Blinken Calls for Taiwan’s Participation in WHO’s World Health Assembly

Blinken Calls for Taiwan’s Participation in WHO’s World Health Assembly
A sign of the World Health Organization in Geneva, Switzerland, on April 24, 2020. (Fabrice Coffrini/AFP via Getty Images)
Cathy He
U.S. Secretary of State Antony Blinken has urged the World Health Organization (WHO) to allow Taiwan to participate in its upcoming World Health Assembly (WHA), saying that the island’s exclusion jeopardizes international efforts to contain the CCP virus pandemic.

Taiwan used to participate as an observer in the WHA, the WHO’s decision-making body, from 2009 to 2016 until the country was barred in 2017 due to Beijing’s objections. The Chinese regime opposes Taiwan’s participation in international bodies because it views the democratic island as part of its territory, even though it has been governed as a distinct entity for more than seven decades.

“There is no reasonable justification for Taiwan’s continued exclusion from this forum,” Blinken said in a May 7 statement.

“Global health and global health security challenges do not respect borders nor recognize political disputes,” he added. “Taiwan offers valuable contributions and lessons learned from its approach to these issues.”

Taiwan has been lauded for its success in stemming the spread of the CCP (Chinese Communist Party) virus, commonly known as the novel coronavirus. The island, with a population of 24 million, has only recorded 1,173 cases and 12 deaths since the start of the pandemic.

Blinken wants the WHO leaders to recognize that excluding Taiwan—and thereby its people—from the WHA “serves only to imperil, not advance” the global health objectives shared by countries around the world. The WHA is scheduled to take place virtually from May 24 to June 1.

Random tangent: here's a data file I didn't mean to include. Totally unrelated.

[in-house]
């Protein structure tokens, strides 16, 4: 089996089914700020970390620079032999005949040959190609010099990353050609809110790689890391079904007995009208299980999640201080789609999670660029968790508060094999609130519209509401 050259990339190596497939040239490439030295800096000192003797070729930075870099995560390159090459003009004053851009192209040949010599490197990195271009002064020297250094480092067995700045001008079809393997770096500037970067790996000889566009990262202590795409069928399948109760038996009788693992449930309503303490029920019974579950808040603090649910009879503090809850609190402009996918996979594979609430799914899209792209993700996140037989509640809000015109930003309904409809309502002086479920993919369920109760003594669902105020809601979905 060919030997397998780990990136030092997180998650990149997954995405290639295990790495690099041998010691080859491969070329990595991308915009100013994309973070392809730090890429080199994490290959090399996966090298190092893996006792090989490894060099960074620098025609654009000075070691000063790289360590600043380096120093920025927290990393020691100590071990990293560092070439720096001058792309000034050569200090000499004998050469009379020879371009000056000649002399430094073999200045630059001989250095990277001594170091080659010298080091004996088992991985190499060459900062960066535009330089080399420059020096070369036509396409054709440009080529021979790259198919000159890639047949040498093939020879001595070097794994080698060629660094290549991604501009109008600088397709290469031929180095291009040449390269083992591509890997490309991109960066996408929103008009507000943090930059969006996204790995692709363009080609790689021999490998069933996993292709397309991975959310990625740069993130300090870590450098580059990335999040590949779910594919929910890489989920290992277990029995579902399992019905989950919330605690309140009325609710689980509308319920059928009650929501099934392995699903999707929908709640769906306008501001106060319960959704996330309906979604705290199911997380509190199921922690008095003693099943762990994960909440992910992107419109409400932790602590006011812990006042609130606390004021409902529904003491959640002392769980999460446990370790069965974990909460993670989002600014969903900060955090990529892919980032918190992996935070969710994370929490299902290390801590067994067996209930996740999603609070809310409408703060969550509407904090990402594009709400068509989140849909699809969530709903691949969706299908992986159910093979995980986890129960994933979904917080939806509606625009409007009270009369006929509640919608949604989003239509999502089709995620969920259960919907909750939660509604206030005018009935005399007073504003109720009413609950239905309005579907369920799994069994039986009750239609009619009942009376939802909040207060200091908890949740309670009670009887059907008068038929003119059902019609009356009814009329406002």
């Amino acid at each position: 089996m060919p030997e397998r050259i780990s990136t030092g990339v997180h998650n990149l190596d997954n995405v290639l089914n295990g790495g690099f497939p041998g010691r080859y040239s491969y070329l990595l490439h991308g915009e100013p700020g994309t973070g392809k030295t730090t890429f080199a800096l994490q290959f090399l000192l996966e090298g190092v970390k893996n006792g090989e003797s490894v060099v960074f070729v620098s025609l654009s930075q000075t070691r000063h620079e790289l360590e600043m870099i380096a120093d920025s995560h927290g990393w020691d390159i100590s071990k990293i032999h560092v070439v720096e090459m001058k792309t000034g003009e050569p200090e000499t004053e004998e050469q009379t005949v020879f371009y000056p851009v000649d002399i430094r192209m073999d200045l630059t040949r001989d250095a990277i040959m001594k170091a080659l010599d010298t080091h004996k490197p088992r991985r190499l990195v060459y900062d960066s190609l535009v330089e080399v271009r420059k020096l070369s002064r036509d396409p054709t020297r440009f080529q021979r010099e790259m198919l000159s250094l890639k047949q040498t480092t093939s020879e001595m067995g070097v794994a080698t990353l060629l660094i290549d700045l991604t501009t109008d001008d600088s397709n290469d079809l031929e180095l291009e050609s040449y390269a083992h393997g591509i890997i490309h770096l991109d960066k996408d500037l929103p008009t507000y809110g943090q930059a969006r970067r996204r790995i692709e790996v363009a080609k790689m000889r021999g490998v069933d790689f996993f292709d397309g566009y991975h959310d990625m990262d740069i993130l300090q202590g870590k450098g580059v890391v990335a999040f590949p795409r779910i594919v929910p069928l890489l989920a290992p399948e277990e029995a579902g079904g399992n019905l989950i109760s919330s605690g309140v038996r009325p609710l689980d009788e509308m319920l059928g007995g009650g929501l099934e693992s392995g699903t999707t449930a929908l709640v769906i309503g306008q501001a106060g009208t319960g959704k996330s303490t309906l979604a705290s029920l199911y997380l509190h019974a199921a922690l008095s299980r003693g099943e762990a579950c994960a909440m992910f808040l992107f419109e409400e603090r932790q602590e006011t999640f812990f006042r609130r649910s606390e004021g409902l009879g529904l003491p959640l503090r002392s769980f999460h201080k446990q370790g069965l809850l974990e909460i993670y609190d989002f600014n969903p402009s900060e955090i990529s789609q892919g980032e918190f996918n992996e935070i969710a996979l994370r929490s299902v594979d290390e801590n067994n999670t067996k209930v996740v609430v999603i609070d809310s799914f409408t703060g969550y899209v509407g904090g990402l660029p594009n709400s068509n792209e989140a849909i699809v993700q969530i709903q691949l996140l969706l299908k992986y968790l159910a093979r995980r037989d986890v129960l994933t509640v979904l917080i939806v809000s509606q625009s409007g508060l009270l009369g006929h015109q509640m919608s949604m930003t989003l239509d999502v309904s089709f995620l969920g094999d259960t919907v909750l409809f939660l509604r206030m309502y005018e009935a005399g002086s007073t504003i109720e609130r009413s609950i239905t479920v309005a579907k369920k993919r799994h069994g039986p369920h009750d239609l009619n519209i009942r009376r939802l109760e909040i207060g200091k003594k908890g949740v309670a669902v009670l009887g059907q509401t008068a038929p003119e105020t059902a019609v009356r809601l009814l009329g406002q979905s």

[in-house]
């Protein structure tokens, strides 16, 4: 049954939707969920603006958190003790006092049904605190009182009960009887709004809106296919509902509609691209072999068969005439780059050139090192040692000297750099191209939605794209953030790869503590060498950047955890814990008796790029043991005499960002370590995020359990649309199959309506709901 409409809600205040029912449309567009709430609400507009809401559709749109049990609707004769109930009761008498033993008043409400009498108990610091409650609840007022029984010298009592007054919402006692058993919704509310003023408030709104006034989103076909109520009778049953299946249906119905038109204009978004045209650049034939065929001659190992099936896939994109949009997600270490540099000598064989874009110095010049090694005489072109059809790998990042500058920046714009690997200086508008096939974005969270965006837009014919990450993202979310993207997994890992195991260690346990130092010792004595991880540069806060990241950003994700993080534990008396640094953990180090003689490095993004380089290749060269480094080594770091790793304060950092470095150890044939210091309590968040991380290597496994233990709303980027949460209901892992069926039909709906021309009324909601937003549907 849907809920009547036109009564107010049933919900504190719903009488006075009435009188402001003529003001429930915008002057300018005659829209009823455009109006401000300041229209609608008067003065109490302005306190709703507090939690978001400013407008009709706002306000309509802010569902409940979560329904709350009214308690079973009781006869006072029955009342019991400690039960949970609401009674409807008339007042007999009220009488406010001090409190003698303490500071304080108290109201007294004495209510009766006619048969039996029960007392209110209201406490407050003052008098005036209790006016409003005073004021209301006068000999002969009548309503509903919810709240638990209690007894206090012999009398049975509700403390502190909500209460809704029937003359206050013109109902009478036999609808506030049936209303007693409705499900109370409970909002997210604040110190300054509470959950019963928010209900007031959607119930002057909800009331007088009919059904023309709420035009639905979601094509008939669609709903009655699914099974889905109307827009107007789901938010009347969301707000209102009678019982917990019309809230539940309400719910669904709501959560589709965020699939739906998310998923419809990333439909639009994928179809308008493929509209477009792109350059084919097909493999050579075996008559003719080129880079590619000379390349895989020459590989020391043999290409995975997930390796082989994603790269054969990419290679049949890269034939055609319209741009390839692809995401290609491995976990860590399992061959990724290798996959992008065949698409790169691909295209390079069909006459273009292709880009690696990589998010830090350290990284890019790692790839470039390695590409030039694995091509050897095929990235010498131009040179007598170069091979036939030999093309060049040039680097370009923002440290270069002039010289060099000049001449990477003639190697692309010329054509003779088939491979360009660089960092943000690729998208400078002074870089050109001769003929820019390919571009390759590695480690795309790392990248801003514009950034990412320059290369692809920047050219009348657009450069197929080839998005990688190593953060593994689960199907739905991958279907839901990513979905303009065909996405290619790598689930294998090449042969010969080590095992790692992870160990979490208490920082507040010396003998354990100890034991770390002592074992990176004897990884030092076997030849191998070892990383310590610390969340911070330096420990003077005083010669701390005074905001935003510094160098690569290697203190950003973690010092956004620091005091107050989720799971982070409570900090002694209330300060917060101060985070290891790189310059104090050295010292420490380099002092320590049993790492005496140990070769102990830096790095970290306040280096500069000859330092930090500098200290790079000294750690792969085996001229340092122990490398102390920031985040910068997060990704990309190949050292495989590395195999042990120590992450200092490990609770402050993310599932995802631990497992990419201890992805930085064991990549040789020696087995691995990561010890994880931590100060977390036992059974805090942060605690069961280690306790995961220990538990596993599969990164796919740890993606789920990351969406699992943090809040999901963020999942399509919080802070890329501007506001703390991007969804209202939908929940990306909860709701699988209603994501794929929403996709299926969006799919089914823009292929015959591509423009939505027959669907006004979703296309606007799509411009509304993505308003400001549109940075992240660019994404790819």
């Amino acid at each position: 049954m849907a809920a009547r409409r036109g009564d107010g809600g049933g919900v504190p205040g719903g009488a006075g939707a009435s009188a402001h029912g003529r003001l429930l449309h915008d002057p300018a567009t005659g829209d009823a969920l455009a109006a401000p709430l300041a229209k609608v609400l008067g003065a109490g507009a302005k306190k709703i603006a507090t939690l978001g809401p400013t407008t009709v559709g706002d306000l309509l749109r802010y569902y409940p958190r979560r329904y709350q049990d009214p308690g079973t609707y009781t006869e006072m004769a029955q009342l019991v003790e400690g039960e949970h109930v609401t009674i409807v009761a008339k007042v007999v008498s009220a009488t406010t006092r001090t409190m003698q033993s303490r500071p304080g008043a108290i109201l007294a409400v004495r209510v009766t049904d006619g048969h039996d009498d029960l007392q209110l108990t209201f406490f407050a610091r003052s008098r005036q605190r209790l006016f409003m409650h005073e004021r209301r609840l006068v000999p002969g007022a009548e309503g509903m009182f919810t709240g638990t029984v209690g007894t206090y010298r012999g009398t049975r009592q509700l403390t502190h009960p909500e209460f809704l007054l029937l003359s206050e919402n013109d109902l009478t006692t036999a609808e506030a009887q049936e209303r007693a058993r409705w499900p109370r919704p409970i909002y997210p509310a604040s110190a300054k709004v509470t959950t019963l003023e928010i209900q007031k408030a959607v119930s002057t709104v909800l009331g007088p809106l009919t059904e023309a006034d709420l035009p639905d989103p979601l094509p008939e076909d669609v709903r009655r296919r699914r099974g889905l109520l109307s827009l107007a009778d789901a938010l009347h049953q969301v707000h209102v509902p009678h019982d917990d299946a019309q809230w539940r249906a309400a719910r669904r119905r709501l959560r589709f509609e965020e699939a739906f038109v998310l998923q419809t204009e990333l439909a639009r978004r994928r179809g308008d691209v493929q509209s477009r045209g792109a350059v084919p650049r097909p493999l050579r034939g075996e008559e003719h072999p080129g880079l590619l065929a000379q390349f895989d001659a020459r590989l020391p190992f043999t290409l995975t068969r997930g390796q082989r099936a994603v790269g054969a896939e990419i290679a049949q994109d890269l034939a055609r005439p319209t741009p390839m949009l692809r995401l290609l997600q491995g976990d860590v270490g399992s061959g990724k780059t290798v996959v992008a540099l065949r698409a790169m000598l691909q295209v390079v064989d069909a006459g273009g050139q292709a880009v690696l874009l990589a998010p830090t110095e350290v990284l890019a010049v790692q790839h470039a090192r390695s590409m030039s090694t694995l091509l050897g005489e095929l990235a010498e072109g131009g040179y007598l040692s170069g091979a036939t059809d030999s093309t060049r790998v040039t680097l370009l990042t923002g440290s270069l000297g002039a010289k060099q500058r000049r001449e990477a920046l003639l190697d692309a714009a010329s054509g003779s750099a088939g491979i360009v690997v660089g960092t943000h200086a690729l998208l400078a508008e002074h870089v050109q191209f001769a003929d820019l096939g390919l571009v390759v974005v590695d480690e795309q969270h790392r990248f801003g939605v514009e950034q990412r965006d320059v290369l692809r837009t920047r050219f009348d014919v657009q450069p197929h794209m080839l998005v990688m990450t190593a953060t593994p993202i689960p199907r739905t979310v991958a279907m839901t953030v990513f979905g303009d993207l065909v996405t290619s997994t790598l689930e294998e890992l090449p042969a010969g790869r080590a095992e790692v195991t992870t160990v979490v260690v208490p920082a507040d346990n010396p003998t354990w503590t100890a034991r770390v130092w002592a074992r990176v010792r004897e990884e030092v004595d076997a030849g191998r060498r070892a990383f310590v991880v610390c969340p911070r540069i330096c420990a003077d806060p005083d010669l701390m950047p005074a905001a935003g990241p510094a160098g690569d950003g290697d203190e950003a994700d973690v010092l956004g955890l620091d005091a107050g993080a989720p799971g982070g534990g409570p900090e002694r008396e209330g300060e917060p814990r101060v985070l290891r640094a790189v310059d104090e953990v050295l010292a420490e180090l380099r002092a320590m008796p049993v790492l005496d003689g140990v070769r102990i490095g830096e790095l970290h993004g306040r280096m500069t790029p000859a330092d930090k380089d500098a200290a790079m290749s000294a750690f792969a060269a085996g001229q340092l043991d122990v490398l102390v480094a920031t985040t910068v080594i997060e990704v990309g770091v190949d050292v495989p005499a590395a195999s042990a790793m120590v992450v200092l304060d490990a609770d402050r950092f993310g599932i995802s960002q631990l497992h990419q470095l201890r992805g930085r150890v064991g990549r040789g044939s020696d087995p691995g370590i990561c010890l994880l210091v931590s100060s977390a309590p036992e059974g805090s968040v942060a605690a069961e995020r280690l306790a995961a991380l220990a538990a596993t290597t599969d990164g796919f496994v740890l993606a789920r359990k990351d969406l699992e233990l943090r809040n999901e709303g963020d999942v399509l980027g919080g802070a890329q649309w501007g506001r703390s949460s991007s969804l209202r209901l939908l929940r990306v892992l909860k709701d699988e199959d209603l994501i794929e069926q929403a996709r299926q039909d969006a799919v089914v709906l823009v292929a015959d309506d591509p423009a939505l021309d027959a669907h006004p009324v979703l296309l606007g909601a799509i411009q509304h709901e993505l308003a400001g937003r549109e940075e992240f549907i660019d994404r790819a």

Taiwan’s exclusion would also “be detrimental to our collective international efforts to get the pandemic under control and prevent future health,” the U.S. secretary of state added.

Blinken’s statement comes amid growing scrutiny of Beijing’s influence over the WHO. The United States, under former President Donald Trump, withdrew from the body because of these concerns, alleging that the WHO repeated Beijing’s talking points when it downplayed the severity of the initial outbreak in China, which fueled its global spread.

President Joe Biden has reversed this move, arguing that the United States was better placed to reform the WHO from within.

On March 30, the WHO released a report concluding that it was “extremely unlikely” that the CCP virus leaked from a lab, reinforcing Beijing’s longstanding denial that the Wuhan Institute of Virology was linked to the origins of the pandemic. The report was based on the findings of a team of Chinese and foreign experts who visited Wuhan—where the outbreak began in China—earlier this year.

The report has since been heavily criticized. After its release, 14 nations including the United States, Canada, and the United Kingdom issued a joint statement questioning the report, while calling for a “transparent and independent analysis and evaluation.”

Rep. Ami Bera (D-Calif.), also a physician, applauded Blinken’s advocacy, saying Taiwan has been a “strong partner” in the fight to contain the virus.

“There’s no reason they should be blocked from sharing their expertise with the world,” Bera wrote on Twitter on Friday.

Cathy He is the politics editor at the Washington D.C. bureau. She was previously an editor for U.S.-China and a reporter covering U.S.-China relations.
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